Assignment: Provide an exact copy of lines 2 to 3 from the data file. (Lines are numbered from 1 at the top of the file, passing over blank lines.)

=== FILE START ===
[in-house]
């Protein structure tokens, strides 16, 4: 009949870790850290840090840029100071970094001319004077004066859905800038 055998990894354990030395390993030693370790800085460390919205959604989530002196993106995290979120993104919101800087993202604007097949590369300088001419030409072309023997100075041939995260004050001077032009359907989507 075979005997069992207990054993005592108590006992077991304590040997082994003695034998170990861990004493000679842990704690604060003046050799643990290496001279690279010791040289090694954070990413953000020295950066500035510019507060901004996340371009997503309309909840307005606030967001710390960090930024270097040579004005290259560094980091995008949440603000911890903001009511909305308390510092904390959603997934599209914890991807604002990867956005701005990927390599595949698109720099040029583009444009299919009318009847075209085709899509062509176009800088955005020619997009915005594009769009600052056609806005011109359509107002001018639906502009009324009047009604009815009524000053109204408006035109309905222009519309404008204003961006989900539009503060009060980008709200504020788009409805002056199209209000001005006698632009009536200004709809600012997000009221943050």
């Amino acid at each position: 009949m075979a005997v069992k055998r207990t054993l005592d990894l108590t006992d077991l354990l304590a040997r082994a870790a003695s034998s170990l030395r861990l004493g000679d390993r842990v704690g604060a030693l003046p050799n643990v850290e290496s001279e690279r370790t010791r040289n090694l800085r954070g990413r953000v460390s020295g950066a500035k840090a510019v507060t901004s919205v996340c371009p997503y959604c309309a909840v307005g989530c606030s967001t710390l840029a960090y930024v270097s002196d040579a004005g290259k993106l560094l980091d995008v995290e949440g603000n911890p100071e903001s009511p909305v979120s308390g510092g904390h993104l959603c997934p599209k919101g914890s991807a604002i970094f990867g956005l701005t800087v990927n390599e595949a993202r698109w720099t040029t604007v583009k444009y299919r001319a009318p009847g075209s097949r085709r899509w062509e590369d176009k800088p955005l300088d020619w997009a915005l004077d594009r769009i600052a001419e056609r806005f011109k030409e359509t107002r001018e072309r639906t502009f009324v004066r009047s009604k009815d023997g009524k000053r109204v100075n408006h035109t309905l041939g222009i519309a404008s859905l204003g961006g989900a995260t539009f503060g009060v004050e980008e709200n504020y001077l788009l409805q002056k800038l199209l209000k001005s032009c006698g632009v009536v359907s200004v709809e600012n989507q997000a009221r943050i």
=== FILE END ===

């Protein structure tokens, strides 16, 4: 009949870790850290840090840029100071970094001319004077004066859905800038 055998990894354990030395390993030693370790800085460390919205959604989530002196993106995290979120993104919101800087993202604007097949590369300088001419030409072309023997100075041939995260004050001077032009359907989507 075979005997069992207990054993005592108590006992077991304590040997082994003695034998170990861990004493000679842990704690604060003046050799643990290496001279690279010791040289090694954070990413953000020295950066500035510019507060901004996340371009997503309309909840307005606030967001710390960090930024270097040579004005290259560094980091995008949440603000911890903001009511909305308390510092904390959603997934599209914890991807604002990867956005701005990927390599595949698109720099040029583009444009299919009318009847075209085709899509062509176009800088955005020619997009915005594009769009600052056609806005011109359509107002001018639906502009009324009047009604009815009524000053109204408006035109309905222009519309404008204003961006989900539009503060009060980008709200504020788009409805002056199209209000001005006698632009009536200004709809600012997000009221943050």
């Amino acid at each position: 009949m075979a005997v069992k055998r207990t054993l005592d990894l108590t006992d077991l354990l304590a040997r082994a870790a003695s034998s170990l030395r861990l004493g000679d390993r842990v704690g604060a030693l003046p050799n643990v850290e290496s001279e690279r370790t010791r040289n090694l800085r954070g990413r953000v460390s020295g950066a500035k840090a510019v507060t901004s919205v996340c371009p997503y959604c309309a909840v307005g989530c606030s967001t710390l840029a960090y930024v270097s002196d040579a004005g290259k993106l560094l980091d995008v995290e949440g603000n911890p100071e903001s009511p909305v979120s308390g510092g904390h993104l959603c997934p599209k919101g914890s991807a604002i970094f990867g956005l701005t800087v990927n390599e595949a993202r698109w720099t040029t604007v583009k444009y299919r001319a009318p009847g075209s097949r085709r899509w062509e590369d176009k800088p955005l300088d020619w997009a915005l004077d594009r769009i600052a001419e056609r806005f011109k030409e359509t107002r001018e072309r639906t502009f009324v004066r009047s009604k009815d023997g009524k000053r109204v100075n408006h035109t309905l041939g222009i519309a404008s859905l204003g961006g989900a995260t539009f503060g009060v004050e980008e709200n504020y001077l788009l409805q002056k800038l199209l209000k001005s032009c006698g632009v009536v359907s200004v709809e600012n989507q997000a009221r943050i």